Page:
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Peru General information

Peru General information


Official Name: Republic of Peru

Peru Geography

Area: 1.28 million sq. km. (496,225 sq. mi.); three times larger than California.

Cities: Capital--Lima/Callao metropolitan area (pop. 8.27 million, 2000).

Other cities--Arequipa, Chiclayo, Cuzco, Huancayo, Truujillo, Ayacucho, Piura, Iquitos, Chimbote.

Terrain: Western coastal plains, central rugged mountains (Andes), eastern lowlands with tropical forests.

Climate: Coastal area, arid and mild; Andes, temperate to frigid; eastern lowlands, tropically warm and humid.

Peru People

Nationality: Noun and adjective--Peruvian(s).

Population (2000 est.): 25.7 million (72.3 % urban).

Annual growth rate (2000 est.): 1.7%.

Ethnic groups (1961): Indian 45%. Mestizo 37%. White 15%. Black, Japanese, Chinese, and other 3%.

Religion (1993): Roman Catholic (89%).

Languages: Spanish (official), Quechua (official), Aymara and a large number of minor Amazonian languages.

Education: Years compulsory--11. Literacy--about 87.5% (1999).

Health (2000): Infant mortality rate--37/1,000. Life expectancy--67 male; 72 female.

Employed work force (1999, 7.2 million): Manufacturing--12.7%; commerce--26.4%; agriculture--5.8%; mining--0.4%; construction--5.2%; government--9.1% (est.); other services--40.4%.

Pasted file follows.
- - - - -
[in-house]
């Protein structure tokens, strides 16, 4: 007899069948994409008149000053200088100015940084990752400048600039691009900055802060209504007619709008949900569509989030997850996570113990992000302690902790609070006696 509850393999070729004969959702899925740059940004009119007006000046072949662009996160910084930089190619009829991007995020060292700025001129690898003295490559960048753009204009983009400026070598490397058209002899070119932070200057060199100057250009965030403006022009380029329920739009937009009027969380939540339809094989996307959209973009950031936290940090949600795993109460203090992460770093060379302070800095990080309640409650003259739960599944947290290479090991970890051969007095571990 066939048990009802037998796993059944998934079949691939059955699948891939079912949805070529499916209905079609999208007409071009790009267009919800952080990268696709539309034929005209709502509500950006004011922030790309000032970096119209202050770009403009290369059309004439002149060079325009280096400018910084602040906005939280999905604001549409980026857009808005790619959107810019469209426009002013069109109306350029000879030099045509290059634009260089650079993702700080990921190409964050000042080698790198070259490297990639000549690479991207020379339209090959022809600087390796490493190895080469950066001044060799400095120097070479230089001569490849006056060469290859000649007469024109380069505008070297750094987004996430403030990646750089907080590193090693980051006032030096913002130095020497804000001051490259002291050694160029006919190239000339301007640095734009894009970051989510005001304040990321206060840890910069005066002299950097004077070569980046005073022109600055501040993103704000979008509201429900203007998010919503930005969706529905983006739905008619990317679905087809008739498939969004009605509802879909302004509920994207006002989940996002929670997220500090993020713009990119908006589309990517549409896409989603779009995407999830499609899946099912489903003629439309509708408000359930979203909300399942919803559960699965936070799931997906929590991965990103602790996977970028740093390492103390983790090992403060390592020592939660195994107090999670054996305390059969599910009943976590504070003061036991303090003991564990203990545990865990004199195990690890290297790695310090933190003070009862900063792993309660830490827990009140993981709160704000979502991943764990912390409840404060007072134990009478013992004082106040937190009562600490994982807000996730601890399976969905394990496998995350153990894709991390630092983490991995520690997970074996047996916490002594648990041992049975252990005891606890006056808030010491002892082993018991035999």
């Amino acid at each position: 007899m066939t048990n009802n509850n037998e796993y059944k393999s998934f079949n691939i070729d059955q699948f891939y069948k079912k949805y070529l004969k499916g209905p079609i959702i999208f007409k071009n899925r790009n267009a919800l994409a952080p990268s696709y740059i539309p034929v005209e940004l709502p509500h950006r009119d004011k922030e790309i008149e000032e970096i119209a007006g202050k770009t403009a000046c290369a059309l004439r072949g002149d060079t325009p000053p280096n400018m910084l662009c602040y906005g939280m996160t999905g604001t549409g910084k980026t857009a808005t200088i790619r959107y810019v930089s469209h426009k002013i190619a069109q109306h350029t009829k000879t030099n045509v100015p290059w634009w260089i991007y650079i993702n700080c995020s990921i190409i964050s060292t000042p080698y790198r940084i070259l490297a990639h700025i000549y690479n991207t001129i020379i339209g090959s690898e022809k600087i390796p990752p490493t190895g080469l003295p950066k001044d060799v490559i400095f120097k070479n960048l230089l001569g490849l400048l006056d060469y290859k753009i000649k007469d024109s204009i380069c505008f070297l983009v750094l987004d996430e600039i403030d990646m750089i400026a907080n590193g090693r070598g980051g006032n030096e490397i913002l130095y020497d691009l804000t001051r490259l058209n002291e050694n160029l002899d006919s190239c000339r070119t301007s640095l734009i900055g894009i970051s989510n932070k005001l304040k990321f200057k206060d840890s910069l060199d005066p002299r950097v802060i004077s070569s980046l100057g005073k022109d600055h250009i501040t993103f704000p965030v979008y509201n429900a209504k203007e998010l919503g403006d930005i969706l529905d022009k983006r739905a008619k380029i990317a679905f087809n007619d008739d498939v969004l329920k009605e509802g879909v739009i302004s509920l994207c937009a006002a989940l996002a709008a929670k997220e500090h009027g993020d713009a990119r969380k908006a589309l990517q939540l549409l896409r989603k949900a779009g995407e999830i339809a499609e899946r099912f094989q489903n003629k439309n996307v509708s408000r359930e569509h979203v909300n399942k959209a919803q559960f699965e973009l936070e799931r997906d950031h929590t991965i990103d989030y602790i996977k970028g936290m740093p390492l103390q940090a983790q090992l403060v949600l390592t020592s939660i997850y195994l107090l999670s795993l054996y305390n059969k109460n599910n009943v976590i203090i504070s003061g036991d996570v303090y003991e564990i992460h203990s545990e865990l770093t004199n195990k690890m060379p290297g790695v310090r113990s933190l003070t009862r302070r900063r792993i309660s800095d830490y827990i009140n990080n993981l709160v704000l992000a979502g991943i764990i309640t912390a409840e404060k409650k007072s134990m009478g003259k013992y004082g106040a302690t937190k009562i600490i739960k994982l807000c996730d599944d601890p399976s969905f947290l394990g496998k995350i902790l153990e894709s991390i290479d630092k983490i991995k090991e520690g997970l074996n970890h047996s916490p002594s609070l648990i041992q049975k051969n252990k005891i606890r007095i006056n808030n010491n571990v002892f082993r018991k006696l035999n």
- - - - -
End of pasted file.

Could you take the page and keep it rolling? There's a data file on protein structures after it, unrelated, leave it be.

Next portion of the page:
Most Peruvians are "mestizo," a term that usually refers to a mixture of Amerindians and Peruvians of European descent. Peruvians of European descent make up about 15% of the population; there also are smaller numbers of persons of African, Japanese, and Chinese descent. In the past decade, Peruvians of Asian heritage have made significant advancements in business and political fields; a past president, several past cabinet members, and several members of the Peruvian congress are of Japanese or Chinese descent. Socioeconomic and cultural indicators are increasingly important as identifiers. For example, Peruvians of Amerindian descent who have adopted aspects of Hispanic culture also are considered "mestizo." With economic development, access to education, intermarriage, and largescale migration from rural to urban areas, a more homogeneous national culture is developing, mainly along the relatively more prosperous coast.

Peru has two official languages--Spanish and the foremost indigenous language, Quechua. Spanish is used by the government and the media and in education and commerce. Amerindians who live in the Andean highlands speak Quechua and Aymara and are ethnically distinct from the diverse indigenous groups who live on the eastern side of the Andes and in the tropical lowlands adjacent to the Amazon basin.

Peru's distinct geographical regions are mirrored in a socioeconomic divide between the coast's mestizo-Hispanic culture and the more diverse, traditional Andean cultures of the mountains and highlands. The indigenous populations east of the Andes speak various languages and dialects. Some of these groups still adhere to traditional customs, while others have been almost completely assimilated into the mestizo-Hispanic culture.

Peru Government

Type: Constitutional republic.